Having a company car used to be seen as a considerable perk. But in recent years it’s become less clear whether having a conventionally powered company car as part of your income mix is a good idea – both from a tax perspective and from a sustainability angle.
The good news is that electric vehicles (EVs) are now more readily available. And choosing an EV as a company car may well be a great idea from both an eco and tax perspective.
A greener choice of car?
Having an EV as your company is a more eco-friendly choice in many ways. An EV has zero tailpipe emissions, produces less noise pollution and can be cheaper to run.
There are arguments over the green credentials of EVs, as lithium batteries will eventually need replacing and electrical power to charge the batteries currently still relies heavily on carbon-based power stations. But as technology, battery recycling and the use of renewable energy increases, having an EV as a company car will certainly help you do your bit for lowering carbon emissions.
Taxing a company car
When you tax a company car, there are two tax areas to consider:
- The tax deduction for the company when acquiring the vehicle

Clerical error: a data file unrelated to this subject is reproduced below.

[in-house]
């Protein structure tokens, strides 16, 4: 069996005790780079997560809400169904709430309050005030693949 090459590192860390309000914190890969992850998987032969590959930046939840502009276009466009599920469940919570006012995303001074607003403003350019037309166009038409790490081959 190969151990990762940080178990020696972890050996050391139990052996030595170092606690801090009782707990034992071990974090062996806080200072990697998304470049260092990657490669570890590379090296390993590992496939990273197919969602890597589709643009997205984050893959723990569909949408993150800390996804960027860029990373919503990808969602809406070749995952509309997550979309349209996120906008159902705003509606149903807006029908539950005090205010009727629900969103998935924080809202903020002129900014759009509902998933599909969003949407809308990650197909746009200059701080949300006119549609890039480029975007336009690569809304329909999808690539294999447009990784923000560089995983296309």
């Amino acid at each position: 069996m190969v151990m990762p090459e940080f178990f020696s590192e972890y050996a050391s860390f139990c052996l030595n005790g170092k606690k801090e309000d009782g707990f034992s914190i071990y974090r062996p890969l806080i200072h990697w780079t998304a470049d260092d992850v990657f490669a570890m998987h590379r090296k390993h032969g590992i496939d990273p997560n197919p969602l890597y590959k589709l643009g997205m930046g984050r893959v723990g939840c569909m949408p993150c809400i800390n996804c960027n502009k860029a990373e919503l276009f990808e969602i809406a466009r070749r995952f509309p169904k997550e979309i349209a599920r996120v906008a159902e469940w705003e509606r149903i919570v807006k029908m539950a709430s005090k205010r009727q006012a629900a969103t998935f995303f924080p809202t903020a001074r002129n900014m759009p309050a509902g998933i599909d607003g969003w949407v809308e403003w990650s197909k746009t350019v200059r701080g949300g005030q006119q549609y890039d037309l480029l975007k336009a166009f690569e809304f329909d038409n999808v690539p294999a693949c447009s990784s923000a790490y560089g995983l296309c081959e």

- The personal tax benefit in kind (BIK) value on which the driver is taxed.
Both of these are tipped in your favour when comparing the rules for EVs compared with conventionally powered internal combustion engine vehicles (ICEVs).
Tax allowances for EVs
For the company, 100% first-year allowances can be claimed on the purchase of an EV, provided that it’s new and unused. Any charging point you install at the business for your EV will also qualify for the super-deduction of 130% of the cost, which is certainly a good incentive.
Compare this to the company buying an ICEV. No first-year allowances are available but annual writing down allowances of 6% (18% if emissions < 50g/km) can be claimed instead.
As the driver of the vehicle, your benefit in kind (BIK) is calculated at 2% of the vehicle’s list price for the current tax year. ICEV rates are far higher, ranging up to 37%, depending on emissions. In the most common band the BIK is around 28%. If your fuel is provided, as an EV driver, you pay no additional tax, whereas an ICEV driver pays tax on an additional amount calculated by multiplying the vehicle BIK rate by £25,300.
Is now the time to switch to an EV?
If you’ve previously dismissed the idea of a company car because of the complex and expensive tax regime, now may be the time for a rethink.
Opting for an EV is currently a tax-efficient option and there are still incentives for both companies and individuals to explore the EV route. Going electric is a more sustainable option than a petrol-guzzling ICEV and you may well save on running costs as well.
Talk to us about the tax implications of an EV
If you’re thinking about getting an EV as a company car, come and talk to us. We’ll help you calculate the tax impact for both the company and driver, and can explain the relevant capital allowances that can be claimed when purchasing an EV for the company.